Most of us grew up hearing the old adage, “When God shuts one door, He opens a window,” (or something to that effect—I’ve never been great at idioms). This saying has probably provided great comfort to many of us along the way, because we trust that God, or the universe, or [insert cosmic force here], has a plan, when things don’t pan out the way we’d hoped. After all, if God works out all things for our good like Romans 8:28 says He does, doesn’t that mean He has good for us in the big fat N-Os too?
My parents would have you believe I don’t take well to the word “no.” It’s undoubtedly why they told me I should go to law school from the ripe age of 5. (Who tells a five-year-old she should go to law school? They weren’t wrong.) For some reason, I have a lot easier time hearing “no” from God… Maybe an easier time than I should.
When I went to law school, I was certain upon graduation I was destined for the first plane to a rural African village. I’d stand up for the young woman getting kicked off her land for the audacious act of being a female land-owner. And then I would help her start an enterprise of some sort. (I hadn’t done the market research yet—that I’d save for after law school.) Or swap out Africa and land snatching for South Asia and human trafficking—I wasn’t picky on the place and cause, I just wanted to go, and I wanted to empower women. I was pretty optimistic applying for my first internships,
but all I got were some big, sturdy, closed doors.
I was re-reading the book, Love Does, by Bob Goff the other day. (And when I say “re-reading,” you can safely assume I highly recommend it.) In one chapter, he describes how he sat on the bench outside the dean’s office of his law school all day, every day, for literally two weeks straight. He hadn’t gotten into law school, and every time the dean would walk outside, he would remind the dean he had the power to grant him admission with the simple words, “Go buy your books!” Bob Goff was confident God had instilled the desire in his heart to become a lawyer, and although God had closed the door, he felt like God wanted him to kick it down. KICK. IT. DOWN. When I did not get into Harvard Law School, I did not kick down that door. It didn’t even occur to me. I only applied because my parents made me. I told them it was a waste of money, and when I received my rejection letter in the mail, I believe I threw it away with a snarky “told you so” type comment. (It might even have been an email I deleted, but you get the gist.)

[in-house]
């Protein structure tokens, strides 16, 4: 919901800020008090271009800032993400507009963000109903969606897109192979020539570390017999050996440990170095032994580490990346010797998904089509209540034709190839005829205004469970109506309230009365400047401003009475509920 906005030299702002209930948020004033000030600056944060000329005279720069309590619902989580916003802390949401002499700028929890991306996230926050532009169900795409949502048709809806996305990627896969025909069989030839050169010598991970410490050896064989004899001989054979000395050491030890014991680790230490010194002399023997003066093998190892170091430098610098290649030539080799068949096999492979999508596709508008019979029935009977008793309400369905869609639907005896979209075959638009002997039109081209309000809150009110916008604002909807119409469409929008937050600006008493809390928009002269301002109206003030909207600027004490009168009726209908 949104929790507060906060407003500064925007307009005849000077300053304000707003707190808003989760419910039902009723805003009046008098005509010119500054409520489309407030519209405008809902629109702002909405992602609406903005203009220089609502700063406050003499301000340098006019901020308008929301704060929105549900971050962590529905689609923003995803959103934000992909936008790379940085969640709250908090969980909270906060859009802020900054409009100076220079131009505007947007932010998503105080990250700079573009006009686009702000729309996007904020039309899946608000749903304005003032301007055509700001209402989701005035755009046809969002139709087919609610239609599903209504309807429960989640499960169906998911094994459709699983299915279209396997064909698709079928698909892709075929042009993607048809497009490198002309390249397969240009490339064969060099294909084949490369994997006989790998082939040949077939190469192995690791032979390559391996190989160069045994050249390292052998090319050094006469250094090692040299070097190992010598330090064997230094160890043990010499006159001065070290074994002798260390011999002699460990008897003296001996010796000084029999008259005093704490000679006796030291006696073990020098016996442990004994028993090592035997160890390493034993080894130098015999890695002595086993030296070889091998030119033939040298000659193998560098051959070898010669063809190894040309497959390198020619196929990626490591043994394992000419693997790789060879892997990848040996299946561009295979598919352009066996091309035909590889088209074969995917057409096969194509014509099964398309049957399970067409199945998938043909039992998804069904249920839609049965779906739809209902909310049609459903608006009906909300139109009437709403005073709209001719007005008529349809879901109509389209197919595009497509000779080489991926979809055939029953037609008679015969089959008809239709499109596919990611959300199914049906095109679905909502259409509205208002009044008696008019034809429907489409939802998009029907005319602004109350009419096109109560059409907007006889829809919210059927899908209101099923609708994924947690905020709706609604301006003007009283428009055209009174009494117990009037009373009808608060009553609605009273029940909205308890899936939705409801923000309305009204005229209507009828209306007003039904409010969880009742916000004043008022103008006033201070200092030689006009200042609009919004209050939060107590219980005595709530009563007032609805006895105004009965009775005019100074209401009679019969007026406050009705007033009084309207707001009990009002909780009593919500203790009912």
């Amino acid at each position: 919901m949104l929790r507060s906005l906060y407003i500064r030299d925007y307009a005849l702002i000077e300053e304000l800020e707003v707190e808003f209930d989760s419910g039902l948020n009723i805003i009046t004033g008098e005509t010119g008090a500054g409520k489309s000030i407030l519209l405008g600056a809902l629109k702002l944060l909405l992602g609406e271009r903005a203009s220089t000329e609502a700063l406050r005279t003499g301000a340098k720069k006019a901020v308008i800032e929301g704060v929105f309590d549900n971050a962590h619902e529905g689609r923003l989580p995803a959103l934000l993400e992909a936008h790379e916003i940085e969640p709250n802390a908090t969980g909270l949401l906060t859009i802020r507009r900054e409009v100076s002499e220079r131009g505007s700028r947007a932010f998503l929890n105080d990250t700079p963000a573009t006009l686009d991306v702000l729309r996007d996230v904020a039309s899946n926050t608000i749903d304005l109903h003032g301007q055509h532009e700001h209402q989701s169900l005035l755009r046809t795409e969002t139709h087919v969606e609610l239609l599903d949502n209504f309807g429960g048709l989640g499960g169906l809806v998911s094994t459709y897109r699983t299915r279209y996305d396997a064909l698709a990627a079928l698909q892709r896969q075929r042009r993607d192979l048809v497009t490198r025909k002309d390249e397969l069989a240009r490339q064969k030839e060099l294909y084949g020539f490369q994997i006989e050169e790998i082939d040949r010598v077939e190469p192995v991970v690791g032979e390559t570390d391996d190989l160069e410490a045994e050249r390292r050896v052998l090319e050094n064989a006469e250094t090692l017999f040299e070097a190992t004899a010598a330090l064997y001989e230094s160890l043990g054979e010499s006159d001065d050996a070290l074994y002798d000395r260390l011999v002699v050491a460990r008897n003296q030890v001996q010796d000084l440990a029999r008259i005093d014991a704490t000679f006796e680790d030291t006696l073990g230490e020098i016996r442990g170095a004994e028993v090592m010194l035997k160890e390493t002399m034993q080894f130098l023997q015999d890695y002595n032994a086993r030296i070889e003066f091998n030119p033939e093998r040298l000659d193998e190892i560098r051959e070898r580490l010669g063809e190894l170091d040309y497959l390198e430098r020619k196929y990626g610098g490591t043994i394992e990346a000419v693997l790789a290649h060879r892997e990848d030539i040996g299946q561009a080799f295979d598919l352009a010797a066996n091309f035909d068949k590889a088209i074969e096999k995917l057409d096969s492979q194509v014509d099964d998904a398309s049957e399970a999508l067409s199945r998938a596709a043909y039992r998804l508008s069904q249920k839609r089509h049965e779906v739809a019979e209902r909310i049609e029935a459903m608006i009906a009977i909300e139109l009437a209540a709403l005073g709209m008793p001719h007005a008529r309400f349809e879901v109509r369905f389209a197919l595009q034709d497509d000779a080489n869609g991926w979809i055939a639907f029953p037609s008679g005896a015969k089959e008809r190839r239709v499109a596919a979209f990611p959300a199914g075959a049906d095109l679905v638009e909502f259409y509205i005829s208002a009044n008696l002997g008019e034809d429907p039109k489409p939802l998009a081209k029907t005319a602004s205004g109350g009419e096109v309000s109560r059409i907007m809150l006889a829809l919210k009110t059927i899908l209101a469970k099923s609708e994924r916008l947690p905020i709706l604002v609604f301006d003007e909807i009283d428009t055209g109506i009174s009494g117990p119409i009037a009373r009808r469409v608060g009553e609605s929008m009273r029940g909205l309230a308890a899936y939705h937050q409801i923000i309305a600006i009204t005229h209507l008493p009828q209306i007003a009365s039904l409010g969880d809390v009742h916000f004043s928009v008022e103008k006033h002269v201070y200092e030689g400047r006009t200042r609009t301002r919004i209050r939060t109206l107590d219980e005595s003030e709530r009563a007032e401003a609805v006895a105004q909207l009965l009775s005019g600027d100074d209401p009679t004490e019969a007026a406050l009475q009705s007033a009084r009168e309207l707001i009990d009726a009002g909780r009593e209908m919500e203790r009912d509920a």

When I moved to Dallas after law school, I was sure God had closed the doors to working abroad. I didn’t apply anywhere outside the states. For that matter, I pretty much just applied to one office and stayed until they hired me. They didn’t give me a job after my first interview, but they graciously let me stay as an unpaid intern. For how long, you ask? Fourteen months. I interned for fourteen months, (and another round of interviews), until they hired me, because I was confident in my heart that I needed to kick down that door.
Then, two years after I got the job, we found out Alec and I had the opportunity to go to India for his away rotation.
So I quit. I quit the job I interned fourteen months to get.
There was always a part of me that wondered if I took those closed doors of going abroad too easily. Was God saying "no," or did I actually just chicken out? You better believe I jumped at the opportunity this time, and I’m grateful I didn’t kick that door down sooner. Dallas is where I fell in love with Alec, where I learned calligraphy, and where I met some of my dearest friends.
So how do we know when to kick? At the end of the day, not everyone SHOULD go to law school. (Most people hate it anyway.) If I ever have to apply to another job, I’ll probably apply to several places! And God has closed many doors I saw fit to leave closed. (We can rarely condone kicking down an ex-boyfriend’s door, after all. Rarely.) I think we kick down those closed doors only when we have deep conviction firmly rooted in truth, and have the support of our community.